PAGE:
MUMBAI (Bloomberg) -- Tata Motors Ltd.'s Nano, the world's cheapest car, went on sale nationwide in India Monday after lengthier warranties and easier financing helped sales rebound from a record low.
The Nano will be available through Tata's 874 outlets across the country, the Mumbai-based automaker said in a statement Monday. Sales had been limited to 12 states as the company worked through initial orders and ramped up output at a new factory.
Sales of the Nano, which costs as little as 137,555 rupees in New Delhi, surged more than tenfold in December from a month earlier after Tata began television advertisements, added more sales points in smaller towns and introduced a 99 rupee ($2)-a- month maintenance option. Sales had fallen on a month-on-month basis since July because of price increases and safety concerns following at least three fires.
“Tata Motors is now focusing on the Nano because its reputation is riding on it,” said Umesh Karne, a Mumbai-based analyst with BRICS Securities Ltd., who has a ‘buy' rating on the stock. “Measures such as easy financing and the maintenance offer have reassured customers.”
Sales last month rose to 5,784 from 509 in November, according to a Jan. 1 statement from Tata. The December tally, a 60 percent increase from a year earlier, was below the 9,000 monthly sales record achieved in July.
The automaker in December lengthened warranties to four years or 60,000km (37,282 miles) and added the maintenance plan. It also started offering as much as 90 percent financing on the Nano through unit Tata Motors Finance Ltd.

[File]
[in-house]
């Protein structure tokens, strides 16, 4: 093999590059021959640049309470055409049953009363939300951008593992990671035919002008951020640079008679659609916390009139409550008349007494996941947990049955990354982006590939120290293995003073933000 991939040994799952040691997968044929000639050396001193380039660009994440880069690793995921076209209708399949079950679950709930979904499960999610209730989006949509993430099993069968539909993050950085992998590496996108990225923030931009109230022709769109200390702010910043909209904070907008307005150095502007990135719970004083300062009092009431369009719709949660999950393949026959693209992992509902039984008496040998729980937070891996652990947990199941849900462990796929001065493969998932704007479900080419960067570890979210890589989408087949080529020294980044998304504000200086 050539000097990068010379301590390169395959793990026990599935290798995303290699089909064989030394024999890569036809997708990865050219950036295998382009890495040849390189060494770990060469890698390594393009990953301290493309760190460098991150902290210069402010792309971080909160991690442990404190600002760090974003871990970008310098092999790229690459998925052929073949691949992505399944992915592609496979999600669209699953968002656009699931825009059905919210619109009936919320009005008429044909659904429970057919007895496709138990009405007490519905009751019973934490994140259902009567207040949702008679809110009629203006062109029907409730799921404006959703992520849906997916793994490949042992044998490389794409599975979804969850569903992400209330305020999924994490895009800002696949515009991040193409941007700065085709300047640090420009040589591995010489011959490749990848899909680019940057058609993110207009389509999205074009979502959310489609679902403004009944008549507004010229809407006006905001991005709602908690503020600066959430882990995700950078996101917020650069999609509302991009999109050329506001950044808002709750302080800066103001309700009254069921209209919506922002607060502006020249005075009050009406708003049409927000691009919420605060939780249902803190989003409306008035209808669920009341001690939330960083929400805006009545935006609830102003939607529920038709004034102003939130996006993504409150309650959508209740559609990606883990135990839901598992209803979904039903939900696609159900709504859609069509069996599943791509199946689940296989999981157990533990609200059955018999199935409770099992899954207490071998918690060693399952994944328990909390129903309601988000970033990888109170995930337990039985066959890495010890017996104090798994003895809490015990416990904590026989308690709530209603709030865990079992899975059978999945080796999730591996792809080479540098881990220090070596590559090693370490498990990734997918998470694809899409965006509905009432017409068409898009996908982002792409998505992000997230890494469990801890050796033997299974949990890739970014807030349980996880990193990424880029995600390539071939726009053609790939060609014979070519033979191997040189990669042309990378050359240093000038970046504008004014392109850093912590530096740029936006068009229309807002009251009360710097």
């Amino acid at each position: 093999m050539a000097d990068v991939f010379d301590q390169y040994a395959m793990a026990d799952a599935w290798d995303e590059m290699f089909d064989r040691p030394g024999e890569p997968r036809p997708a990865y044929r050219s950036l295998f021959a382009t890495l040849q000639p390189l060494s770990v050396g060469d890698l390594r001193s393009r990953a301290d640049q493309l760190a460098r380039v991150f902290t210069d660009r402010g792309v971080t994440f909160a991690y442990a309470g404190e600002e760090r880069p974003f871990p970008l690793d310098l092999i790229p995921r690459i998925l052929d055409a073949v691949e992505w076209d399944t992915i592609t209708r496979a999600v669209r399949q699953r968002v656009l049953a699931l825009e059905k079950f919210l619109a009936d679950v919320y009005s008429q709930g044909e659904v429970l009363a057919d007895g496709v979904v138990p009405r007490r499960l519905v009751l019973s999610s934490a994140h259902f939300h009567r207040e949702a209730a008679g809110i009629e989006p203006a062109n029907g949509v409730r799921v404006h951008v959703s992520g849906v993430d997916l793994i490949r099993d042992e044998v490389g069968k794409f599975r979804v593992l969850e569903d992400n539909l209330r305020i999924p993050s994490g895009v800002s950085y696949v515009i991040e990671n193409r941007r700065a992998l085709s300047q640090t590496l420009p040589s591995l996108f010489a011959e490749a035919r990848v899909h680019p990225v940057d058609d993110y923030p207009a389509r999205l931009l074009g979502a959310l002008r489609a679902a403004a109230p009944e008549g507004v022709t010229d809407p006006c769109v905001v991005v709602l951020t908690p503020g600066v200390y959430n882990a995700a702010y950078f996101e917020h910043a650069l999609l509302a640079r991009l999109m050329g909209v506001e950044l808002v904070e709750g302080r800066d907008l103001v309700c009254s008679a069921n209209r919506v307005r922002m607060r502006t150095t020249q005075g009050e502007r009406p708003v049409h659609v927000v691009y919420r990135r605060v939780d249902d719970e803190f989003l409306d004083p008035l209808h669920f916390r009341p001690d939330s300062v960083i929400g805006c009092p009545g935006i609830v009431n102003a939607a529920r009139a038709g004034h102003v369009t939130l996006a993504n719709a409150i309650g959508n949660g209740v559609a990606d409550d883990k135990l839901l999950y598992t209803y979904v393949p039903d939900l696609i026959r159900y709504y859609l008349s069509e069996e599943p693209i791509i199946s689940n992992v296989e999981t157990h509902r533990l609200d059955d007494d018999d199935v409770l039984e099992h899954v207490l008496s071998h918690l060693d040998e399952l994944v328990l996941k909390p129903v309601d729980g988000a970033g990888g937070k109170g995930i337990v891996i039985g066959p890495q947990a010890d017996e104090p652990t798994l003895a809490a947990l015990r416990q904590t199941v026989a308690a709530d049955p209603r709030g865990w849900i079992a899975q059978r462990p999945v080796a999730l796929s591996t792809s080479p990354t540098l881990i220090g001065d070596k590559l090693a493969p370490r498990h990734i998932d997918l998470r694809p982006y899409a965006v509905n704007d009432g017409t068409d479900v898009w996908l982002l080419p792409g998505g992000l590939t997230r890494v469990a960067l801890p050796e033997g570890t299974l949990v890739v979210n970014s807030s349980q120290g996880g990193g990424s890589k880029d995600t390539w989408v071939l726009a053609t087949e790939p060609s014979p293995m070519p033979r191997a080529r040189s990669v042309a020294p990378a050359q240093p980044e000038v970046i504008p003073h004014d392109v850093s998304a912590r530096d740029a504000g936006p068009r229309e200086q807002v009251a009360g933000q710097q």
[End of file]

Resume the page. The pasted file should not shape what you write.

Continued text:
The company opened a factory in June with the capacity to build 250,000 Nanos a year.
Tata's total vehicle sales, including trucks and buses, rose 31 percent from a year earlier in December to 67,441, according to the statement.
The automaker was littled changed at 1,308.45 rupees at the 3:30 p.m. close of trading in Mumbai. The shares gained 65 percent last year, the second-best performance in the benchmark Sensitive Index of the Bombay Stock Exchange.
The company separately raised prices for some passenger-vehicle models and all commercial vehicles from Jan. 1 because of higher costs. Prices for Indica and Indigo cars rose by as much as 15,000 rupees, the automaker said in a statement. Commercial-vehicle prices increased by as much as 30,000 rupees. Nano prices didn't change.
Tata in November said it would retrofit Nanos with additional protection in exhaust and electrical systems after the fires. Investigations concluded that the reasons for the fires were “specific” to the cars involved, the company has said.
The November sales tally was the lowest for the Nano since the 624-cc car went on sale in 2009. Ratan Tata, the automaker's chairman, decided to develop the car after seeing a family riding on a scooter.